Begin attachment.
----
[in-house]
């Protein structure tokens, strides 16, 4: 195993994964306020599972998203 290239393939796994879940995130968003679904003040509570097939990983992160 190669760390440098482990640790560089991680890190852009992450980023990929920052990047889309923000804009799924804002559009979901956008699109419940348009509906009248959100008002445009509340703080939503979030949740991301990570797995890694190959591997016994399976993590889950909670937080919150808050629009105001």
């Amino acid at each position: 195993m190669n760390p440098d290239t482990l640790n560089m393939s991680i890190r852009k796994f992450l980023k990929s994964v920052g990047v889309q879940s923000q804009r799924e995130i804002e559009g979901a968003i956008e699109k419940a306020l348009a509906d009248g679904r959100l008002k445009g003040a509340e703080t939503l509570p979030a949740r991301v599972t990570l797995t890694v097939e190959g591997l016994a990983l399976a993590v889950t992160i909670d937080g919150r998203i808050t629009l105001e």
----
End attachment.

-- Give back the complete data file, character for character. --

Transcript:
[in-house]
């Protein structure tokens, strides 16, 4: 195993994964306020599972998203 290239393939796994879940995130968003679904003040509570097939990983992160 190669760390440098482990640790560089991680890190852009992450980023990929920052990047889309923000804009799924804002559009979901956008699109419940348009509906009248959100008002445009509340703080939503979030949740991301990570797995890694190959591997016994399976993590889950909670937080919150808050629009105001």
């Amino acid at each position: 195993m190669n760390p440098d290239t482990l640790n560089m393939s991680i890190r852009k796994f992450l980023k990929s994964v920052g990047v889309q879940s923000q804009r799924e995130i804002e559009g979901a968003i956008e699109k419940a306020l348009a509906d009248g679904r959100l008002k445009g003040a509340e703080t939503l509570p979030a949740r991301v599972t990570l797995t890694v097939e190959g591997l016994a990983l399976a993590v889950t992160i909670d937080g919150r998203i808050t629009l105001e």